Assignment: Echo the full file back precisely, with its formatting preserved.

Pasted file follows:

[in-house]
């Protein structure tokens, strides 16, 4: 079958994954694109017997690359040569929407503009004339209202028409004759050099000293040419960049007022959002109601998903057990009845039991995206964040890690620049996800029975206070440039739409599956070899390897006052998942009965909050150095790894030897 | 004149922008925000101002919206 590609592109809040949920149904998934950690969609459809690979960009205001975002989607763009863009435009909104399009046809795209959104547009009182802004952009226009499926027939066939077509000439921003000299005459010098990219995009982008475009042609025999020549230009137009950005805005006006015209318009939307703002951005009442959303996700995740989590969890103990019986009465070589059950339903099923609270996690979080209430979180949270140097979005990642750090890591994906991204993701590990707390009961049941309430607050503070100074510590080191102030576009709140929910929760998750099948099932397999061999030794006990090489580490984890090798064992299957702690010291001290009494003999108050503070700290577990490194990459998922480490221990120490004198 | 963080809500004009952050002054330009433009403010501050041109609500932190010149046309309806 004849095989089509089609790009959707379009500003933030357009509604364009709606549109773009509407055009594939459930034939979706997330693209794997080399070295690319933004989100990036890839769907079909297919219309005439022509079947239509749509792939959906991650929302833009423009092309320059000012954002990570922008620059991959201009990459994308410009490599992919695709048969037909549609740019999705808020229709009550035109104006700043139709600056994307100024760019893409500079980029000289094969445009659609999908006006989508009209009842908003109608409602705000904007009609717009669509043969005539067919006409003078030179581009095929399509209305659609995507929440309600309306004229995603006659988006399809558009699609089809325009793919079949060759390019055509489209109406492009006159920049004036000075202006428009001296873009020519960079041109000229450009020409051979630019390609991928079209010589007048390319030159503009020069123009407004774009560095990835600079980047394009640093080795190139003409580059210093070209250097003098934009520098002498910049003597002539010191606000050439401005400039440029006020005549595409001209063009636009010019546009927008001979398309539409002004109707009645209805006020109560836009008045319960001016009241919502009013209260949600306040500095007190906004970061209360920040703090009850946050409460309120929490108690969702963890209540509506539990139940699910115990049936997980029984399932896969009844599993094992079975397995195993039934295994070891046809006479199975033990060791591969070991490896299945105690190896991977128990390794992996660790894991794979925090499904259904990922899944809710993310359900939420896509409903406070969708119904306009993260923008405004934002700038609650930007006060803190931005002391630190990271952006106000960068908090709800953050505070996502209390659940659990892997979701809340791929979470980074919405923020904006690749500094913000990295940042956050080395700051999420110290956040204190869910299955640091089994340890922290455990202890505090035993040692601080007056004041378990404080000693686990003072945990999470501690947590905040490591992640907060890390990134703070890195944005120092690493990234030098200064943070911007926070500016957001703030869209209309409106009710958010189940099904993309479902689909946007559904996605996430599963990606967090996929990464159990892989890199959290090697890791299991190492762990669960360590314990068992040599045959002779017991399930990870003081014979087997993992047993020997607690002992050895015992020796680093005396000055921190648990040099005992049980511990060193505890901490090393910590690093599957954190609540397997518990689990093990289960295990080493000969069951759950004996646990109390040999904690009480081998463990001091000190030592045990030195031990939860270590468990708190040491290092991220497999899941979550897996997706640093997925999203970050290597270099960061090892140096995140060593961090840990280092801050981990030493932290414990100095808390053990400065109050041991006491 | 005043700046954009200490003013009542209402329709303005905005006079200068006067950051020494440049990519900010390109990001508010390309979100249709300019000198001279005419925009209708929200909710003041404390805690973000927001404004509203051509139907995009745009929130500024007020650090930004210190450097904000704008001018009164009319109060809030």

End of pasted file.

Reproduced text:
[in-house]
């Protein structure tokens, strides 16, 4: 079958994954694109017997690359040569929407503009004339209202028409004759050099000293040419960049007022959002109601998903057990009845039991995206964040890690620049996800029975206070440039739409599956070899390897006052998942009965909050150095790894030897 | 004149922008925000101002919206 590609592109809040949920149904998934950690969609459809690979960009205001975002989607763009863009435009909104399009046809795209959104547009009182802004952009226009499926027939066939077509000439921003000299005459010098990219995009982008475009042609025999020549230009137009950005805005006006015209318009939307703002951005009442959303996700995740989590969890103990019986009465070589059950339903099923609270996690979080209430979180949270140097979005990642750090890591994906991204993701590990707390009961049941309430607050503070100074510590080191102030576009709140929910929760998750099948099932397999061999030794006990090489580490984890090798064992299957702690010291001290009494003999108050503070700290577990490194990459998922480490221990120490004198 | 963080809500004009952050002054330009433009403010501050041109609500932190010149046309309806 004849095989089509089609790009959707379009500003933030357009509604364009709606549109773009509407055009594939459930034939979706997330693209794997080399070295690319933004989100990036890839769907079909297919219309005439022509079947239509749509792939959906991650929302833009423009092309320059000012954002990570922008620059991959201009990459994308410009490599992919695709048969037909549609740019999705808020229709009550035109104006700043139709600056994307100024760019893409500079980029000289094969445009659609999908006006989508009209009842908003109608409602705000904007009609717009669509043969005539067919006409003078030179581009095929399509209305659609995507929440309600309306004229995603006659988006399809558009699609089809325009793919079949060759390019055509489209109406492009006159920049004036000075202006428009001296873009020519960079041109000229450009020409051979630019390609991928079209010589007048390319030159503009020069123009407004774009560095990835600079980047394009640093080795190139003409580059210093070209250097003098934009520098002498910049003597002539010191606000050439401005400039440029006020005549595409001209063009636009010019546009927008001979398309539409002004109707009645209805006020109560836009008045319960001016009241919502009013209260949600306040500095007190906004970061209360920040703090009850946050409460309120929490108690969702963890209540509506539990139940699910115990049936997980029984399932896969009844599993094992079975397995195993039934295994070891046809006479199975033990060791591969070991490896299945105690190896991977128990390794992996660790894991794979925090499904259904990922899944809710993310359900939420896509409903406070969708119904306009993260923008405004934002700038609650930007006060803190931005002391630190990271952006106000960068908090709800953050505070996502209390659940659990892997979701809340791929979470980074919405923020904006690749500094913000990295940042956050080395700051999420110290956040204190869910299955640091089994340890922290455990202890505090035993040692601080007056004041378990404080000693686990003072945990999470501690947590905040490591992640907060890390990134703070890195944005120092690493990234030098200064943070911007926070500016957001703030869209209309409106009710958010189940099904993309479902689909946007559904996605996430599963990606967090996929990464159990892989890199959290090697890791299991190492762990669960360590314990068992040599045959002779017991399930990870003081014979087997993992047993020997607690002992050895015992020796680093005396000055921190648990040099005992049980511990060193505890901490090393910590690093599957954190609540397997518990689990093990289960295990080493000969069951759950004996646990109390040999904690009480081998463990001091000190030592045990030195031990939860270590468990708190040491290092991220497999899941979550897996997706640093997925999203970050290597270099960061090892140096995140060593961090840990280092801050981990030493932290414990100095808390053990400065109050041991006491 | 005043700046954009200490003013009542209402329709303005905005006079200068006067950051020494440049990519900010390109990001508010390309979100249709300019000198001279005419925009209708929200909710003041404390805690973000927001404004509203051509139907995009745009929130500024007020650090930004210190450097904000704008001018009164009319109060809030």